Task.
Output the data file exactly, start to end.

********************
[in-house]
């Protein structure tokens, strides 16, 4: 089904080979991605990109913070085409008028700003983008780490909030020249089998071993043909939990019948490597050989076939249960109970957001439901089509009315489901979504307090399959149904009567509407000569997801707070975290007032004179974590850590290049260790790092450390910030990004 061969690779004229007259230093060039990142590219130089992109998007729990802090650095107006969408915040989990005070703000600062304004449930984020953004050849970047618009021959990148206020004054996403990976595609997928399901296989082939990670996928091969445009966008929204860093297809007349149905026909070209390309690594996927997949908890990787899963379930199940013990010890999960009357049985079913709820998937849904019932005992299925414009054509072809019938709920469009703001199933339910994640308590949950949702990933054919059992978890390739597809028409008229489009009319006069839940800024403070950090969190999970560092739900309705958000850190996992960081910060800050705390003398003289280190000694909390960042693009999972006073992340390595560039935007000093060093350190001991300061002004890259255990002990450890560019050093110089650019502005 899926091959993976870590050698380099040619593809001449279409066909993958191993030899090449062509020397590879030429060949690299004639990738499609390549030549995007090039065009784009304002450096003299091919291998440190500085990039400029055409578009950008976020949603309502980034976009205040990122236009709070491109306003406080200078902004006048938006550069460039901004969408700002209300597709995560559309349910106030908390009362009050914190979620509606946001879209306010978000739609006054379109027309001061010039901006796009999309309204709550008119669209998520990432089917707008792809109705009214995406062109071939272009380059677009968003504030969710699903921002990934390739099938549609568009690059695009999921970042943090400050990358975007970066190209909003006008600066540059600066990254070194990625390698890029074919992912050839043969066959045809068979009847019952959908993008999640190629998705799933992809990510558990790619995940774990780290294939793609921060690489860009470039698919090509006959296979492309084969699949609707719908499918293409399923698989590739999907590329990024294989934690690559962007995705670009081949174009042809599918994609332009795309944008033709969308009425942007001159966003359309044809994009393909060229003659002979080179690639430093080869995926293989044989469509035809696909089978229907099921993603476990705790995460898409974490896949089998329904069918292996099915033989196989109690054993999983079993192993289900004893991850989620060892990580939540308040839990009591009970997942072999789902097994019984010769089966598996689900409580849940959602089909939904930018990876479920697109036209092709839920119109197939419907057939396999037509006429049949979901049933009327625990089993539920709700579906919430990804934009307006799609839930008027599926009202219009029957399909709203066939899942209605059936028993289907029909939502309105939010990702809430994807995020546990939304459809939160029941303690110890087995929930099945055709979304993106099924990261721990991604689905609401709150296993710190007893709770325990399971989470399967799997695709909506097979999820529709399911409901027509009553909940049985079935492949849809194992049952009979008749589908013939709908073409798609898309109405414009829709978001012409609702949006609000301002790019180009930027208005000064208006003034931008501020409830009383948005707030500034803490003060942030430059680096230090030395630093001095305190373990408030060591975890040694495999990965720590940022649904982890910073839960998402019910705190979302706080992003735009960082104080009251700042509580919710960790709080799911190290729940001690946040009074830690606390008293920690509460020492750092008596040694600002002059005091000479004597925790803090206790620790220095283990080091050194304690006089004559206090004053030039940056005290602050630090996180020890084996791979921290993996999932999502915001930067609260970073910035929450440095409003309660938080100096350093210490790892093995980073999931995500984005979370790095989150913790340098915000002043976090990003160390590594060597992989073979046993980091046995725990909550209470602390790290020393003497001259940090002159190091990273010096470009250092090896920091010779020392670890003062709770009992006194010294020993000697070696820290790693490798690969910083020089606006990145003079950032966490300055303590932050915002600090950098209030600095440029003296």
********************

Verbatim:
[in-house]
């Protein structure tokens, strides 16, 4: 089904080979991605990109913070085409008028700003983008780490909030020249089998071993043909939990019948490597050989076939249960109970957001439901089509009315489901979504307090399959149904009567509407000569997801707070975290007032004179974590850590290049260790790092450390910030990004 061969690779004229007259230093060039990142590219130089992109998007729990802090650095107006969408915040989990005070703000600062304004449930984020953004050849970047618009021959990148206020004054996403990976595609997928399901296989082939990670996928091969445009966008929204860093297809007349149905026909070209390309690594996927997949908890990787899963379930199940013990010890999960009357049985079913709820998937849904019932005992299925414009054509072809019938709920469009703001199933339910994640308590949950949702990933054919059992978890390739597809028409008229489009009319006069839940800024403070950090969190999970560092739900309705958000850190996992960081910060800050705390003398003289280190000694909390960042693009999972006073992340390595560039935007000093060093350190001991300061002004890259255990002990450890560019050093110089650019502005 899926091959993976870590050698380099040619593809001449279409066909993958191993030899090449062509020397590879030429060949690299004639990738499609390549030549995007090039065009784009304002450096003299091919291998440190500085990039400029055409578009950008976020949603309502980034976009205040990122236009709070491109306003406080200078902004006048938006550069460039901004969408700002209300597709995560559309349910106030908390009362009050914190979620509606946001879209306010978000739609006054379109027309001061010039901006796009999309309204709550008119669209998520990432089917707008792809109705009214995406062109071939272009380059677009968003504030969710699903921002990934390739099938549609568009690059695009999921970042943090400050990358975007970066190209909003006008600066540059600066990254070194990625390698890029074919992912050839043969066959045809068979009847019952959908993008999640190629998705799933992809990510558990790619995940774990780290294939793609921060690489860009470039698919090509006959296979492309084969699949609707719908499918293409399923698989590739999907590329990024294989934690690559962007995705670009081949174009042809599918994609332009795309944008033709969308009425942007001159966003359309044809994009393909060229003659002979080179690639430093080869995926293989044989469509035809696909089978229907099921993603476990705790995460898409974490896949089998329904069918292996099915033989196989109690054993999983079993192993289900004893991850989620060892990580939540308040839990009591009970997942072999789902097994019984010769089966598996689900409580849940959602089909939904930018990876479920697109036209092709839920119109197939419907057939396999037509006429049949979901049933009327625990089993539920709700579906919430990804934009307006799609839930008027599926009202219009029957399909709203066939899942209605059936028993289907029909939502309105939010990702809430994807995020546990939304459809939160029941303690110890087995929930099945055709979304993106099924990261721990991604689905609401709150296993710190007893709770325990399971989470399967799997695709909506097979999820529709399911409901027509009553909940049985079935492949849809194992049952009979008749589908013939709908073409798609898309109405414009829709978001012409609702949006609000301002790019180009930027208005000064208006003034931008501020409830009383948005707030500034803490003060942030430059680096230090030395630093001095305190373990408030060591975890040694495999990965720590940022649904982890910073839960998402019910705190979302706080992003735009960082104080009251700042509580919710960790709080799911190290729940001690946040009074830690606390008293920690509460020492750092008596040694600002002059005091000479004597925790803090206790620790220095283990080091050194304690006089004559206090004053030039940056005290602050630090996180020890084996791979921290993996999932999502915001930067609260970073910035929450440095409003309660938080100096350093210490790892093995980073999931995500984005979370790095989150913790340098915000002043976090990003160390590594060597992989073979046993980091046995725990909550209470602390790290020393003497001259940090002159190091990273010096470009250092090896920091010779020392670890003062709770009992006194010294020993000697070696820290790693490798690969910083020089606006990145003079950032966490300055303590932050915002600090950098209030600095440029003296």